Tomorrow the RIBA Stirling prize will be awarded. The award is presented for the building which has made “the greatest contribution to the evolution of architecture over the past year”. Included in this year’s shortlist are NEO Bankside and Maggie’s Centre in Lanarkshire, two schemes which cleverly integrate landscape design and architecture to shape public and private space.



NEO Bankside presents a scheme that is welcoming and excellent plant choice with a selection of woodland plants and silver birch, it feels like walking into a orchestrated forest, a feeling that will surely develop as the trees grow. The designers have considered the interface of building and ground as an important public space, and indeed the design seamlessly allows walkers to take an enchanted shortcut through to the TATE Modern. Owners of the apartments have not been left out, with a bank of silver birches concealing a private amenity space.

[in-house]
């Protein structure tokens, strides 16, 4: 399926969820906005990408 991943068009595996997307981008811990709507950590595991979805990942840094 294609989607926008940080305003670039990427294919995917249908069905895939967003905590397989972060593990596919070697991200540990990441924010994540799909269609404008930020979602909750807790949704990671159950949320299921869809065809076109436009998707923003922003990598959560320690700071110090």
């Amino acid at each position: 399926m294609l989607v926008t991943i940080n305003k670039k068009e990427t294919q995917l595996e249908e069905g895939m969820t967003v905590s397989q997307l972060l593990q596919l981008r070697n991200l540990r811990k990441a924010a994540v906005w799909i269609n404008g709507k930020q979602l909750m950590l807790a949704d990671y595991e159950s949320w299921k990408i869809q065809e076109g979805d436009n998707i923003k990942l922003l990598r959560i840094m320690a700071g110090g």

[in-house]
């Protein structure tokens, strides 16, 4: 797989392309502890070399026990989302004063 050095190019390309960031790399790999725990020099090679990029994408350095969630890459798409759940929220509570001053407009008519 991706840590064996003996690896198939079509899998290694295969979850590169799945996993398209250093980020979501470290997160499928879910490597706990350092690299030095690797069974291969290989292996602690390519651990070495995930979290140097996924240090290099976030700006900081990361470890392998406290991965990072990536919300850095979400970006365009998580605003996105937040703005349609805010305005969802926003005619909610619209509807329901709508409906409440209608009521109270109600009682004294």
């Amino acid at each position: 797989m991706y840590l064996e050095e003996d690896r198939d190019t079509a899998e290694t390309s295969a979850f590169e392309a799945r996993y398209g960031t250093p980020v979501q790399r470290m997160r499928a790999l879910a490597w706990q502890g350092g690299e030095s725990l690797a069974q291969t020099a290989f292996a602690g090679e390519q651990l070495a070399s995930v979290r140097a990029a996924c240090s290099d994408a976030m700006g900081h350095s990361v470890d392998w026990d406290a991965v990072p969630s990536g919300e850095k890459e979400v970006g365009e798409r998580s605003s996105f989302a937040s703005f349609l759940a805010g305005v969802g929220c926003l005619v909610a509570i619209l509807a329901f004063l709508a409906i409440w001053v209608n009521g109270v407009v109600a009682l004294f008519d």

In contrast to NEO Bankside, The Maggie Centre in Lanarkshire is an intimate space meant of recovery, quiet contemplating, and a place to discuss. The Maggie Centres are well known in the architecture world as stunning examples of design. Located in a car park in a hospital, the building takes the form of a walled garden; perforated walls are the only hint to the world outside. The building itself is punctured by courtyards to get light deep into the plan, and also provided additional space for gardens. The green spaces are particularly relevant as there is mounting research evidence that providing patients with green space initiates faster recovery. NHS Forest has found that exposure to green space helps to reduce space and can encourage a patient to summon their own inner healing resources. 




It is interesting to see that on the shortlist for the Sterling Prize, two out of six focus strongly with the integration of nature and architecture, with both being developed from the concept design, rather than the landscape being something that is added on after construction work is finished.